Water vapor and clouds are the main absorbers and radiators, while CO2 and others are smaller players. Nevertheless, CO2 effects are not unimportant, but do not dominate the issue. Lab absorption measurements support the possible CO2 1C per doubling effect in the absence of feedbacks. However there are feedbacks, and these are the real issue. Generally nature has negative feedbacks, otherwise many small changes in a factor would cause more problems than observed, so it is likely that less than 1C would result from doubling CO2. One possible positive feedback is melting of ice over water or land, which changes absorption, but it does not seem to dominate at present conditions.

JamesD
Reply to  Leonard Weinstein
May 28, 2021 1:30 pm

I think their case is even worse than just negative feedbacks. As I posted, you have to subtract out the surface cooling from evaporation. Eventually everything is radiation (at height), but not at the surface.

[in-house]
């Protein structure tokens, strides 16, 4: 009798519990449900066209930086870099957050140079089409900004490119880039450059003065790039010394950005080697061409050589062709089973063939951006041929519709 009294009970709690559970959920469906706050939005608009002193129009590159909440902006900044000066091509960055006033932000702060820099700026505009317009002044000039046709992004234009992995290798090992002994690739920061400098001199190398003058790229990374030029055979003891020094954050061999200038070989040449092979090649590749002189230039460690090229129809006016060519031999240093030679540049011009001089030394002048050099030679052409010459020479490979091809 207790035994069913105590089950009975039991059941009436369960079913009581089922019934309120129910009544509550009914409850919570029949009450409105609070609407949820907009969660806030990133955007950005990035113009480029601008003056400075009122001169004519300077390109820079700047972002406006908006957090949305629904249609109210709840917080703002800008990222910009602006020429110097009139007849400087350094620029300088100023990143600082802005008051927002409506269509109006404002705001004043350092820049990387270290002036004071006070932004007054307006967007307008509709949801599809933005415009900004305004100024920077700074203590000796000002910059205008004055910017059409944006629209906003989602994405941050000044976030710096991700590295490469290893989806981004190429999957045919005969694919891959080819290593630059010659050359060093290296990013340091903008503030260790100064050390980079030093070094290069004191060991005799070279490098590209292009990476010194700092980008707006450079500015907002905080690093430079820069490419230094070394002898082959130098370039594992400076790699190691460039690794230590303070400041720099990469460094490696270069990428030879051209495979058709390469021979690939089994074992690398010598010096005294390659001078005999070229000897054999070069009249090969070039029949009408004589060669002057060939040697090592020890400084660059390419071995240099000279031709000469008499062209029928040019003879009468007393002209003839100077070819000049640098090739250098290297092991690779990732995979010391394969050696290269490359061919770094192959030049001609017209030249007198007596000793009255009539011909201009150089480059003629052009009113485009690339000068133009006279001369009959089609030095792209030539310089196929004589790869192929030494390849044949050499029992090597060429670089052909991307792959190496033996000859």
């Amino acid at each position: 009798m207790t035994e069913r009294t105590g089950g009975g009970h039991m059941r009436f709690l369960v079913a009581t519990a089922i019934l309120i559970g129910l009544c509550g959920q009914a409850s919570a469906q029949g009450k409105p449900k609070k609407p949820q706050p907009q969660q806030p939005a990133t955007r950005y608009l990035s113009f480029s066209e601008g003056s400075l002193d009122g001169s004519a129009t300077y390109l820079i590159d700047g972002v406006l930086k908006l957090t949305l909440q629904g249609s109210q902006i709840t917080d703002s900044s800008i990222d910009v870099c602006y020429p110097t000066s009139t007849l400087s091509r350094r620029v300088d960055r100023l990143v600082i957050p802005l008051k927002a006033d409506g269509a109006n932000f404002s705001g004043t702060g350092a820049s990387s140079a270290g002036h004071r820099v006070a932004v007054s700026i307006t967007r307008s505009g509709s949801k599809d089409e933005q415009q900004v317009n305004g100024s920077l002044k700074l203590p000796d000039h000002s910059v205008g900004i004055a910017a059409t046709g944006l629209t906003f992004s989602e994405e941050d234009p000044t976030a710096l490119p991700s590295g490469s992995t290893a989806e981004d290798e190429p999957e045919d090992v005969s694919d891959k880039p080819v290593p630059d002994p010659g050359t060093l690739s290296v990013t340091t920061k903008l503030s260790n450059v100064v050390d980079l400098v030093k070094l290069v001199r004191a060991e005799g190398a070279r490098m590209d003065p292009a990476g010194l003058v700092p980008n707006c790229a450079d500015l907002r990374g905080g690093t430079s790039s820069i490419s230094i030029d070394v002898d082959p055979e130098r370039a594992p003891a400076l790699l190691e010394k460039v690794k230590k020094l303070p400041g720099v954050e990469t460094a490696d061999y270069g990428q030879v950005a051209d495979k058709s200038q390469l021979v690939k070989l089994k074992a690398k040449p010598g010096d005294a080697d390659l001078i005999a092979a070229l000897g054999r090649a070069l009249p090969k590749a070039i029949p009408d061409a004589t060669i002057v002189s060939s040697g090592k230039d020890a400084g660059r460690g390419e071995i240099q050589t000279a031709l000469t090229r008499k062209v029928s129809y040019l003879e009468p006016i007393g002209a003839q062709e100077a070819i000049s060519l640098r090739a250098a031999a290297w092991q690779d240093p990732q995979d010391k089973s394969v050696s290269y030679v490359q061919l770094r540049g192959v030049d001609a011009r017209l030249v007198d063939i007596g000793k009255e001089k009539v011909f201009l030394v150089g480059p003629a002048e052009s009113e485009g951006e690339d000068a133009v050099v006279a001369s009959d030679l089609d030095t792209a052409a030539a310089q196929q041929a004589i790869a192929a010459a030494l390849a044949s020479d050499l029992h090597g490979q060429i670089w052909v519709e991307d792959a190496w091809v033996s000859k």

JamesD
Reply to  stinkerp
May 28, 2021 1:28 pm

You have to adjust for percent of cooling. Grabbing numbers, if 80% of surface cooling is through evaporation, and 20% by radiation, then you have to factor that into the effect of CO2 doubling. Obviously it would significantly reduce the effect for my made up scenario, but that’s the concept.

Kevin kilty
Reply to  stinkerp
May 28, 2021 3:18 pm

I did not follow the link, but passive cooling is even used by animals. I think Willis posted something about this a while back — silver ants or some such. Also, the engineering figure of merit for solar heating and cooling is emissivity at object temperature divided by solar absorptivity. This ratio varies over a broad range of values.

Two comments about lines of evidence: With regard to the question of absorption of IR by a trace gas (you point to only 0.04% CO2) a second factor is path length, which in the atmosphere is quite long. The product of the two, which is what engineering correlations regarding emissivity of CO2 and H2O atmospheres in enclosures like boilers and furnaces is based on provide a figure of more than 400 (kPa-m) for CO2 which is an equivalent emissivity of 0.2 or so (the engineering correlation doesn’t actually go out so far, but is on such a slowly rising asymptote that 0.2 isn’t too far wrong). The bigger effect is from water vapor. So, engineering experiments would suggest 0.04% is plenty of CO2 for a measureable effect.